X. THE WAR OF 1812.
[The Period of Political Settlement.]
The period between the inauguration of Washington and the declaration of war against Great Britain in 1812 may be regarded as the era of formation and political settlement in the history of the republic. It must not be forgotten that, at first, many of the wisest American statesmen looked upon Republicanism as an experiment, and did not place implicit faith in its success. The accession of Jefferson to the presidency, however, and the events of his administration, gave the Republican idea full scope and trial. The most philosophical and studious of the statesmen of that day, Jefferson had the courage to test the theories for which he had contended against the Federalism of Washington, Adams, and Hamilton, by a vigorous practical policy.
Jefferson was heartily supported in this by the great mass of the nation; and it was he who, thus sustained, established those general principles of policy and government which became final, and have prevailed ever since. That suffrage is a right and not a privilege, that we should make large annexations of territory, and become the controlling power of the continent; and that a rigid economy should be practised, leaving the States the largest scope of local self-government: these were cardinal articles in the Jeffersonian creed. For twenty-four years Jefferson himself, and Madison and Monroe, his fellow-Virginians and his earnest political disciples, presided without interruption over the destinies of the country.
[Condition of the Union in 1812.]
The condition of the United States in the year 1812 presented a striking and most favorable contrast to that which they had exhibited at Washington's accession. The population had increased from four to about seven and a half millions. The sixteen States over which Washington presided had swelled to eighteen. Ohio and Louisiana had been admitted to the circle. But this was by no means the limit to territorial acquisition. It was President Jefferson who added to the domain of the Union that vast and fertile tract which is even now in rapid process of settlement, and which was known as the Louisiana purchase. This tract reached from the banks of the Mississippi to the base of the Rocky Mountains. It embraced nearly a million square miles, or more than the whole of the area of the Union as it then was; and fifteen millions of dollars were paid to France in exchange for it. A great invention had been put into practical operation during Jefferson's term. This was the steamboat. Robert Fulton put the Clermont upon the Hudson in 1807; and thenceforth navigation by steam was to play a great part in the commerce and economical progress of the land.
[Causes of the War.]
President Madison, who assumed the executive chair in 1809, inherited a quarrel with Great Britain from his predecessor, which soon ripened into war. The great contest which raged between France and Great Britain early in the century could not but affect the rest of the civilized world. American commerce had already grown into importance, and was now seriously crippled by the arbitrary course respecting trade adopted by both of the belligerents. Each power forbade neutral nations to trade with its foe. But while Napoleon followed the example of Pitt in making a decree to this effect, the bearing of Great Britain towards this country, in respect to the prohibition of trade, was far more arrogant and vexatious than that of France. American ships were captured on the high seas by British men-of-war, carried into port, adjudged, and confiscated.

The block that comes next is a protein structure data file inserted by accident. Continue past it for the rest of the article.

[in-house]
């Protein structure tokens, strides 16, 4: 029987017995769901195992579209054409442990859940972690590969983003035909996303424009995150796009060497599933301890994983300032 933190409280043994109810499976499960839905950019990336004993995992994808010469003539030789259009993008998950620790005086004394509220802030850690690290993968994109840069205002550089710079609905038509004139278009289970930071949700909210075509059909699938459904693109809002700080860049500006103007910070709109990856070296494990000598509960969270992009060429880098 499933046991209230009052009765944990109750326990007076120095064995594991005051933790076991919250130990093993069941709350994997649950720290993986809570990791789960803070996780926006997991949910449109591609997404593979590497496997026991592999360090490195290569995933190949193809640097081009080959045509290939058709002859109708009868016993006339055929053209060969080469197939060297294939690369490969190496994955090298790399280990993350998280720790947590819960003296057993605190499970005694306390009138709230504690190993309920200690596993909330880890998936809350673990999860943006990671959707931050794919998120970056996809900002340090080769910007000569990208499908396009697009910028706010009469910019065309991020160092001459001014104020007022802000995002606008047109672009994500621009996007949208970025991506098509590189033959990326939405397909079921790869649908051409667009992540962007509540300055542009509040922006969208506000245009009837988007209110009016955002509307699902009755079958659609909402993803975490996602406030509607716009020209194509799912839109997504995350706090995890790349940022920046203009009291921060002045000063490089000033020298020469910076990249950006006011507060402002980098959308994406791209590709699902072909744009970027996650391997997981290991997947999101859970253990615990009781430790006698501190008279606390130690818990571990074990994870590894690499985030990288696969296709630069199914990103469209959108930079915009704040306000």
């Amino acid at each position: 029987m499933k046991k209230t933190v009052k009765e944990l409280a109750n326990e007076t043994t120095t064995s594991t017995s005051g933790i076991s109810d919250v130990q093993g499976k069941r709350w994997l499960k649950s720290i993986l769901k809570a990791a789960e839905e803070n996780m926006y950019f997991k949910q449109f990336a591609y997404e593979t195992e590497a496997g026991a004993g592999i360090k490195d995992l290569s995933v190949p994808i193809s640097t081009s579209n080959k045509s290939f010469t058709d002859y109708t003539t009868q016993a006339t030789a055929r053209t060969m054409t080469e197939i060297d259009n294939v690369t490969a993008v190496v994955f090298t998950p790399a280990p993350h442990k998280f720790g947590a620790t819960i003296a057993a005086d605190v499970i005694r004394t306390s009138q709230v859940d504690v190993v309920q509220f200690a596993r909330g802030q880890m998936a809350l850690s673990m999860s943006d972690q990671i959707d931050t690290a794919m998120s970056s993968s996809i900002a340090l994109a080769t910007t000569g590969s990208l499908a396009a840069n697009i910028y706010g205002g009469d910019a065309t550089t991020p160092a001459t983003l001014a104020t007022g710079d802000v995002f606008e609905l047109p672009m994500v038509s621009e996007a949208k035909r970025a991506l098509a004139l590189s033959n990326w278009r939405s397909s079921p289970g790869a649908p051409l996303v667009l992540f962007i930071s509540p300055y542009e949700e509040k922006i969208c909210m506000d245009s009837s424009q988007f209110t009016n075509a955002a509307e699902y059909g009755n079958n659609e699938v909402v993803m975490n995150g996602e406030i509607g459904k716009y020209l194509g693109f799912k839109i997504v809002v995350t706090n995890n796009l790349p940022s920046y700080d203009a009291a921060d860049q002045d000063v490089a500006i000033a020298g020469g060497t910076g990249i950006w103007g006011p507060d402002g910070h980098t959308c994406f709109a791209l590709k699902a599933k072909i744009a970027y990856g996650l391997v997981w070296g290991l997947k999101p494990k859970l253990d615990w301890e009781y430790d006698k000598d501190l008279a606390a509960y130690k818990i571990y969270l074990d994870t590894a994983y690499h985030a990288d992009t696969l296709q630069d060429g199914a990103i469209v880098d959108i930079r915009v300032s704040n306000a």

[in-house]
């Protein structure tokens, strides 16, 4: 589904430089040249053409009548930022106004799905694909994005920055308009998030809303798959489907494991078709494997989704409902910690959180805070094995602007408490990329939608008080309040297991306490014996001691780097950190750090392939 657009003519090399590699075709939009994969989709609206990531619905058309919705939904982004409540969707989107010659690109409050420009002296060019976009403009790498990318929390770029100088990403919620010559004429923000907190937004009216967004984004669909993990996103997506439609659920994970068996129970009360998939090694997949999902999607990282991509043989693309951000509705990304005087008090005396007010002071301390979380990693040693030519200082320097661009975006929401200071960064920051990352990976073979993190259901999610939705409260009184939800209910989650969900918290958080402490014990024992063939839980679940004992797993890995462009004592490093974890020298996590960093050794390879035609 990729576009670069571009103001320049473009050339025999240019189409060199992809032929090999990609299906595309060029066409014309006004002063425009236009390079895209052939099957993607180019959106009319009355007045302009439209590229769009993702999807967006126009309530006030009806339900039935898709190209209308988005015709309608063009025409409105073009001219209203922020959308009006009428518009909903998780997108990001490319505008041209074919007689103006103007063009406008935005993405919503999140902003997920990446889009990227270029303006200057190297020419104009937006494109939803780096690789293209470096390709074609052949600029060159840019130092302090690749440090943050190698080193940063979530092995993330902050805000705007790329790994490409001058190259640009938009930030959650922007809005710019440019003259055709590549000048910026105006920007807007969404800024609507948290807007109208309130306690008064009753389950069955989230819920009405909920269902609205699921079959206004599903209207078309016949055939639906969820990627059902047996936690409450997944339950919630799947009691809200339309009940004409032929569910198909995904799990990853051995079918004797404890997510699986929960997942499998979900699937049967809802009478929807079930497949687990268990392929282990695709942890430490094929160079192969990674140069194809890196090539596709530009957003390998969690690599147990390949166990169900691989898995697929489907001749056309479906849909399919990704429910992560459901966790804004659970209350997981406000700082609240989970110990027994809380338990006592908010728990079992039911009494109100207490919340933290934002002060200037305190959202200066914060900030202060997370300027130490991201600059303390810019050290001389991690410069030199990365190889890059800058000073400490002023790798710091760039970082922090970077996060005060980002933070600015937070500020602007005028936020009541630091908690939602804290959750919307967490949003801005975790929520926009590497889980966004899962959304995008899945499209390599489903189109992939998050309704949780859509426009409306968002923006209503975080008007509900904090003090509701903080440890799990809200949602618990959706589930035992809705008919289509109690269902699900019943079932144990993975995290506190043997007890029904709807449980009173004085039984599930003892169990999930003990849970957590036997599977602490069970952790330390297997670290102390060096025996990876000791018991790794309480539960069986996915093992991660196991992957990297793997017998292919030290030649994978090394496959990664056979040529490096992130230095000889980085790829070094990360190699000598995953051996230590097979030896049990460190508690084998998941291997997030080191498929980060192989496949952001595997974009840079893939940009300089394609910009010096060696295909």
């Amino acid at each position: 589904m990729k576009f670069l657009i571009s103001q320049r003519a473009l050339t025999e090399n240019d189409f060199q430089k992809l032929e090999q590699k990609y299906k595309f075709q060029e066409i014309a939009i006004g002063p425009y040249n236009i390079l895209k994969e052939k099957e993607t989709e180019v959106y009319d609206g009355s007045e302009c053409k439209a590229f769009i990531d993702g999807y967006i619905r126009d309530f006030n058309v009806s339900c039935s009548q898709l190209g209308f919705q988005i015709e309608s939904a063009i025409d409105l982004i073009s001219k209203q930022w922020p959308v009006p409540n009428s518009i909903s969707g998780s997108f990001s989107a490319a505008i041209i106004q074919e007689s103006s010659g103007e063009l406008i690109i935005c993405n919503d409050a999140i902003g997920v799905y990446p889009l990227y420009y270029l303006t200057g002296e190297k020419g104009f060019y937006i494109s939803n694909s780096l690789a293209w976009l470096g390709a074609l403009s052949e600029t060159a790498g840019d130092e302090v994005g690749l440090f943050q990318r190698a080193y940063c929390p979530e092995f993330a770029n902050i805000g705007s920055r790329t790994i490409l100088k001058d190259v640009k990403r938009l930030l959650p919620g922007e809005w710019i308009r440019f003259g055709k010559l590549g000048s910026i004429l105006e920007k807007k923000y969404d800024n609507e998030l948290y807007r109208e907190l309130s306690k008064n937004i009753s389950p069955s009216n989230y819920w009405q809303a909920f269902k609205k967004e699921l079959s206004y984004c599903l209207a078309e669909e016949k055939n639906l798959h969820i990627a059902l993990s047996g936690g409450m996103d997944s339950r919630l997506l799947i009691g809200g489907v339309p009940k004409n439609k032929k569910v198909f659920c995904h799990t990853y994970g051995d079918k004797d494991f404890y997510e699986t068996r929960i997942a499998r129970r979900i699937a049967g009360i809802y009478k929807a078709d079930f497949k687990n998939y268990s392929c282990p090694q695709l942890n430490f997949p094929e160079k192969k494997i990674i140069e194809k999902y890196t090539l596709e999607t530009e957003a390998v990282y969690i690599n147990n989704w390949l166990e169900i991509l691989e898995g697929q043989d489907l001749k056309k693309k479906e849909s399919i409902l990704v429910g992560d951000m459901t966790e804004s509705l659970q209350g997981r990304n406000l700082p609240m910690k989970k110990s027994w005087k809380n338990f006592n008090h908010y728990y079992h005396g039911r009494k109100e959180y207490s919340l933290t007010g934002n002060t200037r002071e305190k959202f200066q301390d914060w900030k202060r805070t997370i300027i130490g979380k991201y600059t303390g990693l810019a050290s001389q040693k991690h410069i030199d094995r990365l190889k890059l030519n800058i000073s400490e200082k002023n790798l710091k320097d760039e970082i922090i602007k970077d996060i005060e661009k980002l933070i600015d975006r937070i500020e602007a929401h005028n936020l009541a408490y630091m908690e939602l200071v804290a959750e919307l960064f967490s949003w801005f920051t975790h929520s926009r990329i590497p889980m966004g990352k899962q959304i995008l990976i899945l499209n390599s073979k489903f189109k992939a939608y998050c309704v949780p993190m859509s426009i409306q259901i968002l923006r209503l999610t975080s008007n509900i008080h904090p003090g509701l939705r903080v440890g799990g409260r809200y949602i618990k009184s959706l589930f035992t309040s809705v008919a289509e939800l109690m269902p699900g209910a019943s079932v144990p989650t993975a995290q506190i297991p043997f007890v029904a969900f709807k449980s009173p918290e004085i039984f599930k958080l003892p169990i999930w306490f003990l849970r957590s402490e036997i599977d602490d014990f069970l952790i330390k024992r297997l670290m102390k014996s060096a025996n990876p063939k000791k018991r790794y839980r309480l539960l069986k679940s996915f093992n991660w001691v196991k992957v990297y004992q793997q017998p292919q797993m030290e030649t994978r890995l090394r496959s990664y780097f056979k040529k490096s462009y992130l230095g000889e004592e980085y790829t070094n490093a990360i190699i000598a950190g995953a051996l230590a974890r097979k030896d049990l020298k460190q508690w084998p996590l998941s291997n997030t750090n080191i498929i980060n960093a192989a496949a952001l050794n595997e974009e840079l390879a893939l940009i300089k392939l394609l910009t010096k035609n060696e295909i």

[The Right of Search.]
A still more serious assault upon our national honor was made by the British government. It claimed the right to search American vessels for British seamen, and proceeded to execute it. Thus sailors were taken from our ships by the hundred; and, on one occasion, an American ship, the Chesapeake, was fired upon and forcibly boarded by a British man- of-war, within sight of the Virginia coast. For a while retaliation was attempted in the shape of an embargo upon American vessels; but this was soon found to tend to the utter extitinction of our commerce, and the embargo was abandoned. Remonstrance with Great Britain proved to be of no avail. The English ministry at that time was a strict Tory one, and far from friendly in disposition toward the United States. Despite the protests of our envoy, the practice of search was vigorously pursued.
This was the state of affairs when James Madison became President. The party represented by him was now clamorous for war, while the old Federalists, especially those of New England, as earnestly deprecated it. At last it became apparent that war was the only remedy for the outrages committed almost without cessation on our commerce. The President sent a message to Congress expressing this opinion; and on the 18th of June, 1812, war was formally declared against Great Britain. This was evidently in accordance with the will of the nation: but we did not enter upon the conflict without the bitter opposition of the Federalists. A convention of the leading members of that party met at Hartford, held secret sessions, and issued an energetic protest against the war. This aroused a deep sense of hostility in the breasts of the war party; and, ever since, the Hartford Convention has been regarded as at least an injudicious demonstration at a period when war already existed, and when the government needed the support of every patriot to bring it to a successful end.
[Beginning of Hostilities.]